Below is a puzzle that Pal Benko stumped Bobby Fischer with in 1968. Can you solve it?

White to move and mate in 3! (Puzzle by Pal Benko)

Shelby Lyman (1936-2019)

August 21, 2019

On Sunday August 11th, famous chess educator Shelby Lyman passed away. You didn’t have to know Shelby to be impressed by his impact on American chess. Through his students, newspaper columns and television appearances, Shelby Lyman has left us with a deep and enduring legacy.

Shelby Lyman on television in 1972.

Older chess enthusiasts will remember Shelby as the chess teacher who captivated a surprisingly large audience with his televised analysis of the 1972 Fischer-Spassky World Championship. Using the initiative he gained from this newfound fame, Shelby Lyman focused his energy toward authoring a syndicated chess column that was read in newspapers across the nation until his death. “This will be the last set of chess quizzes,” wrote Michele Merrell last week in an email addressed to all the publications that still printed her husband’s column. “It was his great pleasure to be part of your papers for all these years.”

As a chess teacher, I feel a special duty to share the legacy and history of those who came before me. Below are some special homework assignments I created for this purpose from Shelby Lyman’s long running newspaper column. Enjoy and share…

Shelby Lyman homework 1

Shelby Lyman homework 2

#Chess History Worth Sharing 

October 17, 2017

The “Game of the Century!”

The “Game of the Century!”

Spassky vs Fischer Chess Puzzle from Allan Beardsworth

April 10, 2016

Part of my chess education: 1…Ba4! and if 2 Qa4, Qe4 is a double attack on e1 and g2: 0-1…

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Harold Dondis, 93; Globe chess columnist beat Bobby Fischer

January 9, 2016

In March 1964, Harold Dondis was carried out of the Wachusett Chess Club in Fitchburg on the shoulders of his peers after he defeated future world champion Bobby Fischer. At the time, Mr….

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It’s Your Move: daily chess puzzle # 153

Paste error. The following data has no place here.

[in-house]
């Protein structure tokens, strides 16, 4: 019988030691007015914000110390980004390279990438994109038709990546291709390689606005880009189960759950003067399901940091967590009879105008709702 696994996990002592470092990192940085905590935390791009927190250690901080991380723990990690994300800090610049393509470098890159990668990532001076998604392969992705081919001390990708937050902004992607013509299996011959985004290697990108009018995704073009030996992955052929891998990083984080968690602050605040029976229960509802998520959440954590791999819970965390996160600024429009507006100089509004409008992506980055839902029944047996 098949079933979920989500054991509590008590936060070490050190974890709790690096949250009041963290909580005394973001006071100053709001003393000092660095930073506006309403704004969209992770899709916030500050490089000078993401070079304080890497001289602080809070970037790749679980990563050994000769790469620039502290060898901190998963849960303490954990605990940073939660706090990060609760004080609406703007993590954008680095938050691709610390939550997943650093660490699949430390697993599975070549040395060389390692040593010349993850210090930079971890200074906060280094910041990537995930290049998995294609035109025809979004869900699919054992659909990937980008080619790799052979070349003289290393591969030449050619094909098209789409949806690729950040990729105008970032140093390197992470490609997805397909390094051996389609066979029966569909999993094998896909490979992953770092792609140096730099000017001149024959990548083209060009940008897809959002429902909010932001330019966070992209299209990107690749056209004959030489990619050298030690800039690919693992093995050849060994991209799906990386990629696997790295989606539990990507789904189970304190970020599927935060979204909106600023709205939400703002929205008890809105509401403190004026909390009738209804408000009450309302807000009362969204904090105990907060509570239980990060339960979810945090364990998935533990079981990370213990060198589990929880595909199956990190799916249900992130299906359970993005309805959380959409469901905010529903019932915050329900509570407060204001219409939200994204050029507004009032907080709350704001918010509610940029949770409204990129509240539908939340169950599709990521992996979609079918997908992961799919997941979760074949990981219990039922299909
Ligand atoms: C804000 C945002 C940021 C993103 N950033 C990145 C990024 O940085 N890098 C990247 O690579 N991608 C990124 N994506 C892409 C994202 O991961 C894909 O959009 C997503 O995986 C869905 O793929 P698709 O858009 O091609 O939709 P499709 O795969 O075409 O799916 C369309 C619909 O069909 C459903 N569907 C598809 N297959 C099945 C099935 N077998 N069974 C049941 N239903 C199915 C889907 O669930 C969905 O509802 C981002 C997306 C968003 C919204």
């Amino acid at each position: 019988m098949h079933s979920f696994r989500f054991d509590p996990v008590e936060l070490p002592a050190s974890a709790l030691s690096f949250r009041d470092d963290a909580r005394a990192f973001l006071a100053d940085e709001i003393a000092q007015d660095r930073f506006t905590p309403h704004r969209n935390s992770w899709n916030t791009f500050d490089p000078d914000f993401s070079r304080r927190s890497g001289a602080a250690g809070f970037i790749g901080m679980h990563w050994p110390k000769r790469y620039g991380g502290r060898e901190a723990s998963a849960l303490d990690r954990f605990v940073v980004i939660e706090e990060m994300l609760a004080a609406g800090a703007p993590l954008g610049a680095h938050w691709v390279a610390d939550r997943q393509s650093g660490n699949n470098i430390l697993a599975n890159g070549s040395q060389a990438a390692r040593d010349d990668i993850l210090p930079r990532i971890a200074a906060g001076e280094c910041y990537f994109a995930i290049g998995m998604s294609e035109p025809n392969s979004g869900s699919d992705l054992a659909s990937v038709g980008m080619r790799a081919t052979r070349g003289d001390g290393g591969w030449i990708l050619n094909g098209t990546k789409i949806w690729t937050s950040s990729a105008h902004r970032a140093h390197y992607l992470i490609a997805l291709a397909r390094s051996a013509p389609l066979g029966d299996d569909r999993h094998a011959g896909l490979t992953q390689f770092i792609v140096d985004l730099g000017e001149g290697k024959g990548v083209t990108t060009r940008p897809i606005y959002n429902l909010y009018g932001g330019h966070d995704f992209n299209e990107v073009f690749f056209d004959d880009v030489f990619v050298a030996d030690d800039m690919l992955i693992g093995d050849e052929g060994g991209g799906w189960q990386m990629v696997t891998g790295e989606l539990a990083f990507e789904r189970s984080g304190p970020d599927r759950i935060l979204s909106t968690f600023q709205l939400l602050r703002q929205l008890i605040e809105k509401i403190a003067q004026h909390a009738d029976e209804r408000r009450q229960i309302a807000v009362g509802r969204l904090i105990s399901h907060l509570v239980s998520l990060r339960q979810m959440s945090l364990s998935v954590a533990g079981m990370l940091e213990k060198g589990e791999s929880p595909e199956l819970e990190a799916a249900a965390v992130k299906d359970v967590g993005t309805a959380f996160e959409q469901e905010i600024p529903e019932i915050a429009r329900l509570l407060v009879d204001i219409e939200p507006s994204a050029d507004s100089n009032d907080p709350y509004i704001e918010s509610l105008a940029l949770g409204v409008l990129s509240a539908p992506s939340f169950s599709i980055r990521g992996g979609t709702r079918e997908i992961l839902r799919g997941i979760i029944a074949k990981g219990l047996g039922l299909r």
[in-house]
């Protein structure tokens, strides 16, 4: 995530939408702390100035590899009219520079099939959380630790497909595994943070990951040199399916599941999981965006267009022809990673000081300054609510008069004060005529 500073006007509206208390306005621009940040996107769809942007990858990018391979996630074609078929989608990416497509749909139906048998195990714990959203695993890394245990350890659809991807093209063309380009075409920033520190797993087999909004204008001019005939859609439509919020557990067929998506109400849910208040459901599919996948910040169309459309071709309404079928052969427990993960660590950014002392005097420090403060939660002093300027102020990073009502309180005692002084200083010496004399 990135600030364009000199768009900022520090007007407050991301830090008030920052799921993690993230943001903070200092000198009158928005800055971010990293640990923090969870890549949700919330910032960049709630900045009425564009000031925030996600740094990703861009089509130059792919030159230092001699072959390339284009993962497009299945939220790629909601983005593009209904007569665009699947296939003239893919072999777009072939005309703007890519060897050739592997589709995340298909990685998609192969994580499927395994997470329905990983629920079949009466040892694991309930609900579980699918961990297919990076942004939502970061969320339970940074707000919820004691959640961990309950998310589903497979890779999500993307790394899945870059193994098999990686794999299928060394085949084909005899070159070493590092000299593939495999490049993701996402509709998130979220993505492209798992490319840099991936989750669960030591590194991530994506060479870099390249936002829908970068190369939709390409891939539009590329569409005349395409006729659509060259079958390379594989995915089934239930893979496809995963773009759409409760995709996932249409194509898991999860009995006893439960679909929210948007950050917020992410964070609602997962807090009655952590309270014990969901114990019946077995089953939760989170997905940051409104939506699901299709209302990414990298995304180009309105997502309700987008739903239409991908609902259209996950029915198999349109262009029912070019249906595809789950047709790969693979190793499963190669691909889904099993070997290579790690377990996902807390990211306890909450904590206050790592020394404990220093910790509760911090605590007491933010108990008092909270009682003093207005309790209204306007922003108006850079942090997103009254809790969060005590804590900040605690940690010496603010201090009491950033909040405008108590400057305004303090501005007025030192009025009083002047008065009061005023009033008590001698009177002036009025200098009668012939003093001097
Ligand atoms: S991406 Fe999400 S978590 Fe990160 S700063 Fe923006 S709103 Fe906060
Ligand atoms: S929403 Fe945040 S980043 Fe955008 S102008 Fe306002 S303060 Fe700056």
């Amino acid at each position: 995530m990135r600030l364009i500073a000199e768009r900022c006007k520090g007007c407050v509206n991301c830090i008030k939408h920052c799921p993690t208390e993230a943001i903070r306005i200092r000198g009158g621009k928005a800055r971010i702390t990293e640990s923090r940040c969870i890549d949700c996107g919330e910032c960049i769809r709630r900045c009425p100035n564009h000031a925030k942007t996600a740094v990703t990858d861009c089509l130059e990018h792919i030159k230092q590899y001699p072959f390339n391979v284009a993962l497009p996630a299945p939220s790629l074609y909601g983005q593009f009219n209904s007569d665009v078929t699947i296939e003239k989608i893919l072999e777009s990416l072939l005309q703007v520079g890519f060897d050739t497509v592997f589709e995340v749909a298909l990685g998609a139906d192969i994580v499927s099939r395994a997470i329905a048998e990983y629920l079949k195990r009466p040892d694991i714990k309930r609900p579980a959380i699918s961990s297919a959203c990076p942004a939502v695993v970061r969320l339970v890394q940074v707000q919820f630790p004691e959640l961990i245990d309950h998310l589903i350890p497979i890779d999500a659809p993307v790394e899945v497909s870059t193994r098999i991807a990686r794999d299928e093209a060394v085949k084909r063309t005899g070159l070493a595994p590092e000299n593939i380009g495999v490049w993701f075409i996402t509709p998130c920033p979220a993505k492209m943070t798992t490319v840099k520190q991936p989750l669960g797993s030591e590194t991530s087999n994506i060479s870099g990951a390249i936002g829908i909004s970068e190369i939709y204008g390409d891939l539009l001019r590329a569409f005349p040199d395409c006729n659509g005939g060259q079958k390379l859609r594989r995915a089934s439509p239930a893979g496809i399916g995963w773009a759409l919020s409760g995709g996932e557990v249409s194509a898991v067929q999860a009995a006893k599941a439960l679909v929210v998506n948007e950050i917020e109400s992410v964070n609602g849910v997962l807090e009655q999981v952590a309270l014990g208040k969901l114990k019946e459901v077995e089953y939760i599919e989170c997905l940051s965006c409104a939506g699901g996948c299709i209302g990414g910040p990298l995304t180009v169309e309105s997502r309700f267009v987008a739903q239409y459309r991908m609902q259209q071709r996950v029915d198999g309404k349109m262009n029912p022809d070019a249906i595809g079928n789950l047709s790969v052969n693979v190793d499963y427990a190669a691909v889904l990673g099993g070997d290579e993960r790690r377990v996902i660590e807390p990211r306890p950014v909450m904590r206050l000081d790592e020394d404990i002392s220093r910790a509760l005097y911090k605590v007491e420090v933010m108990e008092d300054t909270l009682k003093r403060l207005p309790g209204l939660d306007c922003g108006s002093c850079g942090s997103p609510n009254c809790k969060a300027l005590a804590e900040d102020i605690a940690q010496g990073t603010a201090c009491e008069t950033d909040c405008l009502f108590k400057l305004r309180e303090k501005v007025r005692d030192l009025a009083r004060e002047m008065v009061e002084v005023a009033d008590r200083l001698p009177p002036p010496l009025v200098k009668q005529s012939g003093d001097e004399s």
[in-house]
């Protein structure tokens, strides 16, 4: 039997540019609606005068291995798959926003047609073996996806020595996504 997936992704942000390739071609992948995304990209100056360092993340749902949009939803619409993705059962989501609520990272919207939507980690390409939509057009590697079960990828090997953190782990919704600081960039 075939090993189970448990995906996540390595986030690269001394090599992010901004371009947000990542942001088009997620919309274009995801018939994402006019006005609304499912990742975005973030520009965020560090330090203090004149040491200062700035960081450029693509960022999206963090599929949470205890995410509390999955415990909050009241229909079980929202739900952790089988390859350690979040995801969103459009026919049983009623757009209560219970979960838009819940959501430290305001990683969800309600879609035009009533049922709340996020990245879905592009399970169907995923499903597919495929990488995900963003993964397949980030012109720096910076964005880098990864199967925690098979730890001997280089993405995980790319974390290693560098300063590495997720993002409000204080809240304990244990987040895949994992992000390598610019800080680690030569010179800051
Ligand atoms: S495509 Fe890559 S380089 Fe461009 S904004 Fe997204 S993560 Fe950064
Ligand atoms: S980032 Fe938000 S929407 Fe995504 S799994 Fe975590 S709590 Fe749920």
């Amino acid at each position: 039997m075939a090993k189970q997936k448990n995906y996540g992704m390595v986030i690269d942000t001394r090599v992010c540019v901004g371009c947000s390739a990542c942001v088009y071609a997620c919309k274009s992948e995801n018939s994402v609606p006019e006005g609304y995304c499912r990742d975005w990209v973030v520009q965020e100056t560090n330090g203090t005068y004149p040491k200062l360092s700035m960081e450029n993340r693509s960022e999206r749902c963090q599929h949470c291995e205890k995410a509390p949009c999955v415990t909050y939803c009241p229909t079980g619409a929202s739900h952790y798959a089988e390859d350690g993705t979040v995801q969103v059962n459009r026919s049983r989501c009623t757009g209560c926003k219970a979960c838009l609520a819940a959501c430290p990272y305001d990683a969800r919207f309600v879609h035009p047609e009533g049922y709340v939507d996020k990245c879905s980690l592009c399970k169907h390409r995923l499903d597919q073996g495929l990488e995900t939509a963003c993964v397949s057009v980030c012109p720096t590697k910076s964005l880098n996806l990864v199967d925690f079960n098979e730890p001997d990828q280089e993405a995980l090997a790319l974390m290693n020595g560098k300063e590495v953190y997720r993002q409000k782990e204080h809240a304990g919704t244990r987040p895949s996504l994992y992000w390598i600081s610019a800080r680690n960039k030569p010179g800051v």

November 21, 2015

Finding that nothing ‘clicked’ after 1 Nf6+, my first thoughts were to exploit Black’s near zugzwang, improve the rooks, and then ‘do something’. But I couldn’t see what to do here either, until, back to ever reliable Examine All Biffs, I saw 1 Na5! and its point….

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Pawn Sacrifice: Bobby Fischer Chess Puzzle 2

October 8, 2015

In today’s puzzle, we try to find an improvement over Fischer’s Qd6+. The unplayed improvement is actually a forced mate in 3 that Bobby Fischer missed over the board. I imagine that the then 15-year-old Fischer was so caught up in the excitement of slaying the dragon that he failed to search for a better move once he had already discovered a winning one. The inaccurate play on Fischer’s part had no effect on the outcome of the game. Immediately following Fischer’s Qd6+, his opponent, Bent Larsen, resigned.

 

What is Bobby Fischer's (white's) best continuation?

White to move, mate in 3.

 

Here is the source game for your further enjoyment:

 

[Event "Portoroz Interzonal"]
[Site "Portoroz SVN"]
[Date "1958.08.16"]
[EventDate "1958.08.05"]
[Round "8"]
[Result "1-0"]
[White "Robert James Fischer"]
[Black "Bent Larsen"]
[ECO "B77"]
[WhiteElo "?"]
[BlackElo "?"]
[PlyCount "61"]

1. e4 c5 2. Nf3 d6 3. d4 cxd4 4. Nxd4 Nf6 5. Nc3 g6 6. Be3 Bg7
7. f3 O-O 8. Qd2 Nc6 9. Bc4 Nxd4 10. Bxd4 Be6 11. Bb3 Qa5
12. O-O-O b5 13. Kb1 b4 14. Nd5 Bxd5 15. Bxd5 Rac8 16. Bb3 Rc7
17. h4 Qb5 18. h5 Rfc8 19. hxg6 hxg6 20. g4 a5 21. g5 Nh5
22. Rxh5 gxh5 23. g6 e5 24. gxf7+ Kf8 25. Be3 d5 26. exd5 Rxf7
27. d6 Rf6 28. Bg5 Qb7 29. Bxf6 Bxf6 30. d7 Rd8 31. Qd6+ 1-0

Review: ‘Pawn Sacrifice’ ably follows Bobby Fischer’s unraveling, move by move

October 8, 2015

LOS ANGELES – No sports fan need be reminded of the thrill of victory and the agony of defeat, but what about the agony of victory, the unraveling that can occur when your triumph is so complete there are no more worlds to conquer?…